17 September (today) is Australian Citizenship Day. The Minister for Immigration has announced that new Australians will need to correctly answer questions about domestic violence, equal opportunity and freedom of speech under changes to the citizenship test. The changes to the citizenship test will include a religious values question.
The Australian citizen test has been revamped, with questions added on Australian ‘values’
New Australians will need to correctly answer questions about domestic violence, equal opportunity and freedom of speech under changes to the citizenship test, the federal government will announce.
The 20-question multiple-choice test, which requires a 75 per cent overall mark to pass, will from November include five questions about Australian values – all of which must be answered correctly.
Acting Immigration Minister Alan Tudge is due to introduce the changes on Thursday to coincide with Australian Citizenship Day, as more than 100 citizenship ceremonies will take place across the country.
“Our Australian values are important. They have helped shape our country and they are the reason why so many people want to become Australian citizens,” Mr Tudge told News Corp publications.
“The updated citizenship test will have new and more meaningful questions that require potential citizens to understand and commit to our values like freedom of speech, mutual respect, equality of opportunity, the importance of democracy and the rule of law.”
The new values-based queries will include questions such as should people in Australia make an effort to learn English, are people free to choose who they marry or not marry, do religious laws override Australian law and is it acceptable for a husband to be violent towards his wife if she has disobeyed or disrespected him.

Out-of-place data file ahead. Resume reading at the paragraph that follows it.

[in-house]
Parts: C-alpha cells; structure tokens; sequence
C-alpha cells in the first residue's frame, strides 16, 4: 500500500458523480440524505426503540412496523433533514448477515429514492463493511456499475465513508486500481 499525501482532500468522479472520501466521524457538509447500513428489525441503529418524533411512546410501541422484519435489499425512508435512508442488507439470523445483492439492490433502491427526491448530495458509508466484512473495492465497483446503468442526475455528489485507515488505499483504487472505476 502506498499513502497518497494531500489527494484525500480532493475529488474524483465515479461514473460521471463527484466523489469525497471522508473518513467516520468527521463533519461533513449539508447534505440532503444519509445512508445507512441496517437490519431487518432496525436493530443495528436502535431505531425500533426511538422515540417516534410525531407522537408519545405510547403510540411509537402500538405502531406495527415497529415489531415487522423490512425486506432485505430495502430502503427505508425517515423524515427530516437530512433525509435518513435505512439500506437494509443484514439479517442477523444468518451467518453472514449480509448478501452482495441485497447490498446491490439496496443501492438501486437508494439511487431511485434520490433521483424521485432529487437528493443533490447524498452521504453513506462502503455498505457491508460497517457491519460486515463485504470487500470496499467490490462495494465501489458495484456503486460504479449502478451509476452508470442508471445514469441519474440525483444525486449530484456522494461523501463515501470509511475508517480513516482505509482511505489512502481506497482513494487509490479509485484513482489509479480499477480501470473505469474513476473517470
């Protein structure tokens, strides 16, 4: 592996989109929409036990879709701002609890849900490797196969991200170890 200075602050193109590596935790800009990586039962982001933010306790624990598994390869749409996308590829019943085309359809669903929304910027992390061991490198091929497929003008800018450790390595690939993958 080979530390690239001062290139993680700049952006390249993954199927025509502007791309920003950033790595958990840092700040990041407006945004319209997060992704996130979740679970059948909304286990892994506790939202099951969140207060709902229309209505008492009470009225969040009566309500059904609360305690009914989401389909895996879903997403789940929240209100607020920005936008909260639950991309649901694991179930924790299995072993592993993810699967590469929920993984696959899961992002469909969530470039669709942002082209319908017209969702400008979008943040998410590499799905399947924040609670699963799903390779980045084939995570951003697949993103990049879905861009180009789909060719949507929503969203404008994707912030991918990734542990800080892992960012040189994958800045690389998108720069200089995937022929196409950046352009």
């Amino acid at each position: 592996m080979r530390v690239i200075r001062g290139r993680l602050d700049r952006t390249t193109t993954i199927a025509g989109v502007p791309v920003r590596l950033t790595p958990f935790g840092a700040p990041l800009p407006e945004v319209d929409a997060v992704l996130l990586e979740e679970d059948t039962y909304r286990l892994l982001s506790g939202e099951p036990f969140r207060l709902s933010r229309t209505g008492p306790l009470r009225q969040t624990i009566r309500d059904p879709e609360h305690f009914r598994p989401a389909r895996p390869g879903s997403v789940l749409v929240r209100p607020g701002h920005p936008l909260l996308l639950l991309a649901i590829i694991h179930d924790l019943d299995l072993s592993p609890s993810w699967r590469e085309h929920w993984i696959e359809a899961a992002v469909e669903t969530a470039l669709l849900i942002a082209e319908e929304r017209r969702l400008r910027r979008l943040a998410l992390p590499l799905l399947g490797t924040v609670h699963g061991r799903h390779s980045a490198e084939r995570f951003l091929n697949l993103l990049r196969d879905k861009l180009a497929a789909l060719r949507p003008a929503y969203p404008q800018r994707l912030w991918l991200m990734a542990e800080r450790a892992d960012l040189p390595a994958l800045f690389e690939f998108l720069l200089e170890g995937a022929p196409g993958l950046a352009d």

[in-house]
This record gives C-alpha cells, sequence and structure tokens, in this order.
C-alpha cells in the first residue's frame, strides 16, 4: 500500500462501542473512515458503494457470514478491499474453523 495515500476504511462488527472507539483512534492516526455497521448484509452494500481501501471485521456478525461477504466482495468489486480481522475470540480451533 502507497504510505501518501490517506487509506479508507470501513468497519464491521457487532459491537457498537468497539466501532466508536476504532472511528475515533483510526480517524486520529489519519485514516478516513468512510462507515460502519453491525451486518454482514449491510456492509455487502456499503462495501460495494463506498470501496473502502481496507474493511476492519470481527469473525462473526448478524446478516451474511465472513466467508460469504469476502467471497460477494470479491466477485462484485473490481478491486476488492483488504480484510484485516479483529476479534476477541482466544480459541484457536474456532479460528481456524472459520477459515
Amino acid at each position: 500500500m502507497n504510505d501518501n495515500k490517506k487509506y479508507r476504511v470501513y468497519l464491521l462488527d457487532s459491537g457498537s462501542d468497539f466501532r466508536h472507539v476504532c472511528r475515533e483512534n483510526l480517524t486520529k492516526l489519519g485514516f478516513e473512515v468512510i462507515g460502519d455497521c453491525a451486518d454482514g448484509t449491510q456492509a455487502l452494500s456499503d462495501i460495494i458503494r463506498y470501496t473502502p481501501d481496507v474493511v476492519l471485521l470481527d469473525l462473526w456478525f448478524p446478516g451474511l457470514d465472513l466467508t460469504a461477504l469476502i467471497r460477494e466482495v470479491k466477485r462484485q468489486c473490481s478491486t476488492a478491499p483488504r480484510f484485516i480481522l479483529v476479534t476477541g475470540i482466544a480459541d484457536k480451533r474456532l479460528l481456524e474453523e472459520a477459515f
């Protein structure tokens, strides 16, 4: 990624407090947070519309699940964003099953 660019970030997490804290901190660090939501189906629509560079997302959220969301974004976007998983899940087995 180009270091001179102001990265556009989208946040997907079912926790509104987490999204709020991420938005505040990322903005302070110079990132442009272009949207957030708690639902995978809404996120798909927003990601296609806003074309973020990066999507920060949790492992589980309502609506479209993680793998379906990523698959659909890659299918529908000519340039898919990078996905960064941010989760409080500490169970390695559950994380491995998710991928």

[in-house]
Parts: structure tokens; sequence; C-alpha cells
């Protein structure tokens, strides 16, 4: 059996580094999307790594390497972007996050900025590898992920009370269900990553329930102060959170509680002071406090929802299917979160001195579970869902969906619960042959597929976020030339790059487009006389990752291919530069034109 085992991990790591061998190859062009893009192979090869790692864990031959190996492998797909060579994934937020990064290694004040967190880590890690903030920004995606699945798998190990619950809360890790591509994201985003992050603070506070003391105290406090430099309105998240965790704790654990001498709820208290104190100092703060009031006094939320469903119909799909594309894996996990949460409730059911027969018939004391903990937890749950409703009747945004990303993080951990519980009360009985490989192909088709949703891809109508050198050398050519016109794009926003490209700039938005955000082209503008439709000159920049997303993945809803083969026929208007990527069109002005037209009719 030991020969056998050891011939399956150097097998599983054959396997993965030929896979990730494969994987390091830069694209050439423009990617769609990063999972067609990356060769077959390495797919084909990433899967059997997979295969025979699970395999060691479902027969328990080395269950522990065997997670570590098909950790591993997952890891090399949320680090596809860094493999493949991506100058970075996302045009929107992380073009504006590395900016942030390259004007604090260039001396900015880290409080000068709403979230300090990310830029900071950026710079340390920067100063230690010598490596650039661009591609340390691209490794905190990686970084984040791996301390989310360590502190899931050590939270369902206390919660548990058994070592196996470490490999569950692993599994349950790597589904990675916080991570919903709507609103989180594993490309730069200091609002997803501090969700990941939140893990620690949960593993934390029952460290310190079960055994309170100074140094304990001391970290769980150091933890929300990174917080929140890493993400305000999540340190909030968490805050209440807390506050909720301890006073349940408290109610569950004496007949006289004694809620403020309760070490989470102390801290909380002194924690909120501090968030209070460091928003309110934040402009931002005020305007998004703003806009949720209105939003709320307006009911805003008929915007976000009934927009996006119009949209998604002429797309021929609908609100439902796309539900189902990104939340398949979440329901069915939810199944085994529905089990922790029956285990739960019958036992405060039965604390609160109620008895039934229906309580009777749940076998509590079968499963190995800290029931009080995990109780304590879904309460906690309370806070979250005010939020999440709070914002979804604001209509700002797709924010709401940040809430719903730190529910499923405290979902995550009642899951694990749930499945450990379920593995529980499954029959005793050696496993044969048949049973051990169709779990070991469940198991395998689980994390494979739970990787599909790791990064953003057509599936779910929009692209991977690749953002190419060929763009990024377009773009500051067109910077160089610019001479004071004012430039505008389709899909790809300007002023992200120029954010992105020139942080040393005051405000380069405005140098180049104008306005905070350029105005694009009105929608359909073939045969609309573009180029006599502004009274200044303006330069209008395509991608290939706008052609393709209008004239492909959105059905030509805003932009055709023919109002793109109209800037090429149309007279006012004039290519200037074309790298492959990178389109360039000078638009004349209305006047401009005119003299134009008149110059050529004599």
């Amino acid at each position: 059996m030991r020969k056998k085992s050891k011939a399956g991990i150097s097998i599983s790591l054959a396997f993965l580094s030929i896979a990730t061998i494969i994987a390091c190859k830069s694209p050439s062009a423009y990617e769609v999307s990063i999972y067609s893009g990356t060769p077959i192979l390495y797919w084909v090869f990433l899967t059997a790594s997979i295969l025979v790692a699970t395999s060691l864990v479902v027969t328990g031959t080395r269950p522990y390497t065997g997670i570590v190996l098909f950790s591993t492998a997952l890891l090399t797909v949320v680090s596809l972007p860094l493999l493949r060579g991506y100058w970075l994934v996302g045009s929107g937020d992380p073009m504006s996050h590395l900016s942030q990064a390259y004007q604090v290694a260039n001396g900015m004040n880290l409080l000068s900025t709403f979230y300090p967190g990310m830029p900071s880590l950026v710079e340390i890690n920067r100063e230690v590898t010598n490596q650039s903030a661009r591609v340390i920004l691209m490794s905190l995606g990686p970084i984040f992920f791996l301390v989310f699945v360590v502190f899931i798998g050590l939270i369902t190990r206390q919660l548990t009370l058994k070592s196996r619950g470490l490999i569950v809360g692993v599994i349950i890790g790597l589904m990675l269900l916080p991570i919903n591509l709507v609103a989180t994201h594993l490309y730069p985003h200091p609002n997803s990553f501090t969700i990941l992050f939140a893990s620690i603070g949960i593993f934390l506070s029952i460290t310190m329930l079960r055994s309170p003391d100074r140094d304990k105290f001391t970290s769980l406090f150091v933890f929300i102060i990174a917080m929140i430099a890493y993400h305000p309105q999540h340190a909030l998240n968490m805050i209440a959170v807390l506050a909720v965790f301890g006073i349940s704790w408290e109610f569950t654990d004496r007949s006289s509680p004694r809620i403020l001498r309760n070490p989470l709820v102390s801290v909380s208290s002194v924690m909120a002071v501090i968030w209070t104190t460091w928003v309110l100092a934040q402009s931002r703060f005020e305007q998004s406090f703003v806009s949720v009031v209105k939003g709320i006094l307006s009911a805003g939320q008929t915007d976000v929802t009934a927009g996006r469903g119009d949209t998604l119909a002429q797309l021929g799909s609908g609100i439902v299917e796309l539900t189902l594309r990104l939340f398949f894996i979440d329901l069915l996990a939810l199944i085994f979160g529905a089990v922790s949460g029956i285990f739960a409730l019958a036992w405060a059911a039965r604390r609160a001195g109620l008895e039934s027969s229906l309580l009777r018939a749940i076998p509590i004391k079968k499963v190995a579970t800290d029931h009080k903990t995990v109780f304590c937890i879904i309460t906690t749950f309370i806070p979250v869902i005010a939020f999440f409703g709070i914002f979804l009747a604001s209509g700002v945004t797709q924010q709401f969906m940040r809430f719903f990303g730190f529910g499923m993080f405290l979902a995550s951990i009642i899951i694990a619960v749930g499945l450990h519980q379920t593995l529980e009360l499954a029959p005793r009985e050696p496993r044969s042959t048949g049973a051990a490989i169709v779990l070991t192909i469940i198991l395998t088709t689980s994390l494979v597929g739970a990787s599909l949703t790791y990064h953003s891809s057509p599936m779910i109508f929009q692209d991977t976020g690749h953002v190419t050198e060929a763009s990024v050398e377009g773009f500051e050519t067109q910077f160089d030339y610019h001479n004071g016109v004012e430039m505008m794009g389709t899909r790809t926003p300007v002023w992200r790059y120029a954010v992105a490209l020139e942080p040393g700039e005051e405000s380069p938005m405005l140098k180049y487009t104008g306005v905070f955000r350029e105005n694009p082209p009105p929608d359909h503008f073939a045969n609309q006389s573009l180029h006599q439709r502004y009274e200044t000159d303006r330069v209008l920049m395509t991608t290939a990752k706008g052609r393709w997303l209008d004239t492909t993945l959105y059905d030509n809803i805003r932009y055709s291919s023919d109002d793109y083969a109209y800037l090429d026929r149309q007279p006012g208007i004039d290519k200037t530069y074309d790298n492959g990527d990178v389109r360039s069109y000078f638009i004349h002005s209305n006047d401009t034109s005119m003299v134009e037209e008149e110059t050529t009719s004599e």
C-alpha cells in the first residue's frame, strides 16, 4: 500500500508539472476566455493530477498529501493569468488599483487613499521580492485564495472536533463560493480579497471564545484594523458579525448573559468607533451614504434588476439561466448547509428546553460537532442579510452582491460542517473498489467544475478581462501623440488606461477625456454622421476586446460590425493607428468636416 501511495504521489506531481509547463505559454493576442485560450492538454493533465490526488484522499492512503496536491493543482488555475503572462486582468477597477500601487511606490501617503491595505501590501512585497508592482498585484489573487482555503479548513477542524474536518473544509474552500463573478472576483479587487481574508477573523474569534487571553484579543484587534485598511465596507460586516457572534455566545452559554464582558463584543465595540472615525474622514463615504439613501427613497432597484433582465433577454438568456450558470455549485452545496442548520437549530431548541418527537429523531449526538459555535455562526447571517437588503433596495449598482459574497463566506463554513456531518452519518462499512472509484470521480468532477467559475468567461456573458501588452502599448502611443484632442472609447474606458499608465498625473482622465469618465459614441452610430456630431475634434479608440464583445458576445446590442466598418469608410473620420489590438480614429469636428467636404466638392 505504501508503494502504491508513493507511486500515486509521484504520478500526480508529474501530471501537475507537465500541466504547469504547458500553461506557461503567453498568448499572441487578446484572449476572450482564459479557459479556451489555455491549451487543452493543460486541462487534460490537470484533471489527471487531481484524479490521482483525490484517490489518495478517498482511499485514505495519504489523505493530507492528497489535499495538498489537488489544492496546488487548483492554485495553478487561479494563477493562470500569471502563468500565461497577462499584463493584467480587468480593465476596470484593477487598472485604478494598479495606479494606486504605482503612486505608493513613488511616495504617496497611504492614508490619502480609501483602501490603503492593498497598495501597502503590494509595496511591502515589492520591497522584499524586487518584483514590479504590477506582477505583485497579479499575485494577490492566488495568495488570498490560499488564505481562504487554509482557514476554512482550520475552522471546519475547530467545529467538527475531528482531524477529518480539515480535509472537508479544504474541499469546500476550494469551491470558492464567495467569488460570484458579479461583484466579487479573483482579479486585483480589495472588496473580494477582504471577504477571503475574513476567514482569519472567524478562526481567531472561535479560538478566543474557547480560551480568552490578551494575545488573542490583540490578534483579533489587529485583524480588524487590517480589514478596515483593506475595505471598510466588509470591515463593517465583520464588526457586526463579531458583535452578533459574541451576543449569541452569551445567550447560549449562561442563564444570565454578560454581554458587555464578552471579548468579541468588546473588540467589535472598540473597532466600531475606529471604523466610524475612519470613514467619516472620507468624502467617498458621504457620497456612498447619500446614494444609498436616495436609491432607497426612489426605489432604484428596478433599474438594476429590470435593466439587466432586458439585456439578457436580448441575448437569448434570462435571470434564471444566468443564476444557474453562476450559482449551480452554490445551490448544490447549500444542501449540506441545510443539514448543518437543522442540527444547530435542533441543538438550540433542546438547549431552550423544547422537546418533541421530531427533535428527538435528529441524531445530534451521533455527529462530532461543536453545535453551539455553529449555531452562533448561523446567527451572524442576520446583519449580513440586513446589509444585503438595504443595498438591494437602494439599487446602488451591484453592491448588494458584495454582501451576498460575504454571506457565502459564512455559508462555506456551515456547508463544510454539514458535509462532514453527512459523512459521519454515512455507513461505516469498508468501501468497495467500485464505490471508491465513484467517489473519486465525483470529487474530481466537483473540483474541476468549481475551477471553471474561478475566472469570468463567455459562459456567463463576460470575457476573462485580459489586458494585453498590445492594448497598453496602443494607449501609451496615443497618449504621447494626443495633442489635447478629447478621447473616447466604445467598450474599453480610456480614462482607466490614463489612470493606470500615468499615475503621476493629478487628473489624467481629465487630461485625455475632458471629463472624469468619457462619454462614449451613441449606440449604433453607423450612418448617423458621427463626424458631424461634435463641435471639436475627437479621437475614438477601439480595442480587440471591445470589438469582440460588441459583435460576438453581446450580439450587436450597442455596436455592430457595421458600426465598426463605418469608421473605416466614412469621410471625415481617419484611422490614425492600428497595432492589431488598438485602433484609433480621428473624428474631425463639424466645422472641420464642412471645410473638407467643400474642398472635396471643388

Australian Citizenship Day
We celebrate Australian Citizenship Day each year on 17 September.
The day is an opportunity for all Australians to reflect:
- on the meaning and importance of Australian citizenship
- responsibilities and privileges we have as citizens
Whether we are citizens through birth or by active choice, it is a chance for all Australians:
- to take pride in our citizenship
- celebrate our democratic values
- think about what unites us as Australians
Every year on this day, Australia welcomes thousands of new citizens to our team as part of Australian Citizenship Day.
History of Australian Citizenship Day
The Australian Government established the day in 2001 in response to a recommendation by the Australian Citizenship Council in their 2000 report Australian Citizenship for a New Century.
The recommendation came from a proposal of the 1999 National Schools Constitutional Convention that a citizenship day be established to allow all Australians to celebrate their Australian citizenship.
17 September was chosen as Australian Citizenship Day as it is the anniversary of the renaming, in 1973, of the Nationality and Citizenship Act 1948 to the Australian Citizenship Act 1948.
Australian Citizenship Day was first celebrated in 2001.
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